Author: Rebekah Crane
Publisher: In This Together Media (January 22, 2013)
Age Range: Young Adult
Martina “Marty” Hart is really nice. At least, that’s what people think. It’s Marty’s junior year at Minster High. Minster’s a small town where making great grades, smiling pretty, helping old people, running the new-student Welcoming Committee, and putting up decorations for all the dances–including the totally awful Hot Shot fall hunting celebration–gets you … what? Marty’s not sure. Instead of dreaming about a sororities-and-frats future at nearby University of Michigan, she’s restless, searching for a way out of the box her controlling mother and best frenemy Sarah have locked her in. When Lil–don’t call her Lily!–Hatfield transfers to Minster, Marty gets her chance. Lil’s different. She smokes, wears black, listens to angry punk records, and lives in a weird trailer with her mother. Lil has secrets–secrets that make her a target for all the gossiping and online bullying Minster can muster. But so does Marty. And Marty sees something different in Lil. Something honest. Something real. Playing Nice is the achingly true story of a girl who’s been following the rules for so long she’s forgotten who she was when she started. It’s about falling in love with the wrong people and not seeing the right ones, about the moments in life when you step out of line, take a chance … and begin to break free.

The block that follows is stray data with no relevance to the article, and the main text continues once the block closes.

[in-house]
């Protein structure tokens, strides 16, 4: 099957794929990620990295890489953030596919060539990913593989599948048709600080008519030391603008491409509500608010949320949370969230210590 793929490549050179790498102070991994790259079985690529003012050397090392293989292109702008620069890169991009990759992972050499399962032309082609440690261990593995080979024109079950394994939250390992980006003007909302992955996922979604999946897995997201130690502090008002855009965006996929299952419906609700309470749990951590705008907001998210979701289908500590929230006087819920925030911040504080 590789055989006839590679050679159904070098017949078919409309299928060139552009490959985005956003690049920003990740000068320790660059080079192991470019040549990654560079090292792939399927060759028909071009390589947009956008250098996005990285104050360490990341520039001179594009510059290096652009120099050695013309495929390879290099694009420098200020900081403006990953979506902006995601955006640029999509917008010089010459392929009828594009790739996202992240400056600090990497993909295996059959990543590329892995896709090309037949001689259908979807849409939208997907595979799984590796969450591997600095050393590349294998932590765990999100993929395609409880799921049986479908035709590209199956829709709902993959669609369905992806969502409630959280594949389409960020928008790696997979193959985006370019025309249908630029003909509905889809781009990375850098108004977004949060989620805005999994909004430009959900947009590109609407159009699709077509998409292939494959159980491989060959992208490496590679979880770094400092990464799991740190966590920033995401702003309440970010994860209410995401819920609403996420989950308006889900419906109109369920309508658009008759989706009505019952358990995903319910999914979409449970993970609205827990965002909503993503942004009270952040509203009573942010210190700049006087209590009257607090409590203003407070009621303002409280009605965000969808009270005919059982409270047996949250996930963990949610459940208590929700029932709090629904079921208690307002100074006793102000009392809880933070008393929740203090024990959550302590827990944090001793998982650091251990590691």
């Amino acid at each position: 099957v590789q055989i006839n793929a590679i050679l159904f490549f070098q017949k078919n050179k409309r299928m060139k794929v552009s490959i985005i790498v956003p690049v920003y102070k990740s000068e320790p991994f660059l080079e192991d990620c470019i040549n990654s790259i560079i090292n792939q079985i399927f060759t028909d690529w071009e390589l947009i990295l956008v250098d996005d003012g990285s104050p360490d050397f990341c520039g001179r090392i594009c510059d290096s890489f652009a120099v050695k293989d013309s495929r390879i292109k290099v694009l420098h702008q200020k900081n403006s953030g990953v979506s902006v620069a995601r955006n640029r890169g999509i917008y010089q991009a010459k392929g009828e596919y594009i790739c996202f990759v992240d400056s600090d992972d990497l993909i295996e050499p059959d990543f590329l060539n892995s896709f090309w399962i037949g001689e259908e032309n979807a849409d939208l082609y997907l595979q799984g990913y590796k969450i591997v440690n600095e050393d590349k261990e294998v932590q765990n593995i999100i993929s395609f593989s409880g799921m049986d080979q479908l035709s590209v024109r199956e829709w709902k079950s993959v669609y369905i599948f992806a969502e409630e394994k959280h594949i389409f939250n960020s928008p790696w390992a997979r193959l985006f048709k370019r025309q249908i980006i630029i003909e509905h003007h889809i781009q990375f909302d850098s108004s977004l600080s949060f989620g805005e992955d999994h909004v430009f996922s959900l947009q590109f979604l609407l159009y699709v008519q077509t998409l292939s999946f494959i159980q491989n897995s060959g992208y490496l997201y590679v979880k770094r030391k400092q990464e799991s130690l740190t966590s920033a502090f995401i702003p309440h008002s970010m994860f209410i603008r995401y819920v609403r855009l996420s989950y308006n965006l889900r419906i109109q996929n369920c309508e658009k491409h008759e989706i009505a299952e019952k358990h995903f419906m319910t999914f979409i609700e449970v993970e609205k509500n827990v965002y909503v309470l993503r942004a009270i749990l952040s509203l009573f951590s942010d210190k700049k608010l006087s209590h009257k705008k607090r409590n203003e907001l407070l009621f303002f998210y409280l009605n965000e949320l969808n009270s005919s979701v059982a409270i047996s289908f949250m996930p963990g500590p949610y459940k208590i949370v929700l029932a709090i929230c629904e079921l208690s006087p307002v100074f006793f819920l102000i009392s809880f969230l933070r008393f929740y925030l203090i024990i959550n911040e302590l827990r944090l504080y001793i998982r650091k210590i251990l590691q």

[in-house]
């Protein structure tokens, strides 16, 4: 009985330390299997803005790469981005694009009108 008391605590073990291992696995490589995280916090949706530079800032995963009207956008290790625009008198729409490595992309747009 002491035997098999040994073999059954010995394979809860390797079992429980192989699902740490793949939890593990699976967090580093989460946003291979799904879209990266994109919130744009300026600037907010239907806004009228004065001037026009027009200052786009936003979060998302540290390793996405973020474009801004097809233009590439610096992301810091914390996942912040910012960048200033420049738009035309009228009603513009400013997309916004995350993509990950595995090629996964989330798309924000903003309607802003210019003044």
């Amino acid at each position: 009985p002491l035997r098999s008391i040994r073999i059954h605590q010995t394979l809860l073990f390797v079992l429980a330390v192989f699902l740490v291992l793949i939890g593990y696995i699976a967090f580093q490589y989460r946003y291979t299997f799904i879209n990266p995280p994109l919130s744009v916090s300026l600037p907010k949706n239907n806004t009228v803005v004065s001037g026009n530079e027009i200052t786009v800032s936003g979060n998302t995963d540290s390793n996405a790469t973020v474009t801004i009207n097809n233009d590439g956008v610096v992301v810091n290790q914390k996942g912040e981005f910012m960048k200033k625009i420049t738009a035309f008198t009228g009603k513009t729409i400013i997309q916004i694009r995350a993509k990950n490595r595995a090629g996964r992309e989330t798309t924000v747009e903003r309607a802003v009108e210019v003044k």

I knew Marty in high school. The person who was nice to everyone. She didn’t think if she liked a person, an activity, a teacher. She just smiled and was nice because that’s who she was. Nice. This is the story of Marty discovering herself…beyond being the “nice person”. This is the classic tale of opposites attract. Not boyfriend-girlfriend attract but two female friends who couldn’t be more different and along the way help each other discover who they really are. Lil discovers her nurturing side and Marty discovering her rebellious side.
As a mom, what appealed to me most about this book was the realistic portrayal of the adults. Too often adults in YA are plot devices. Clueless, against the teenagers, no redeeming qualities. In the beginning the teenagers, particularly Marty, see the adults as black and white, good and evil and have definitely made up their minds about them. But eventually she sees parts of her parents she didn’t even realize were there. It was a satisfying aspect of the story. In fact, all the characters were richly drawn. Each had some good parts, some bad parts. Even when they were being their worst a tiny part of you still felt a kinship to them.
This felt like peeking into a real teenager’s life. I would recommend it for all teens and think it could be an eye opener for many teens into the gray shades of life.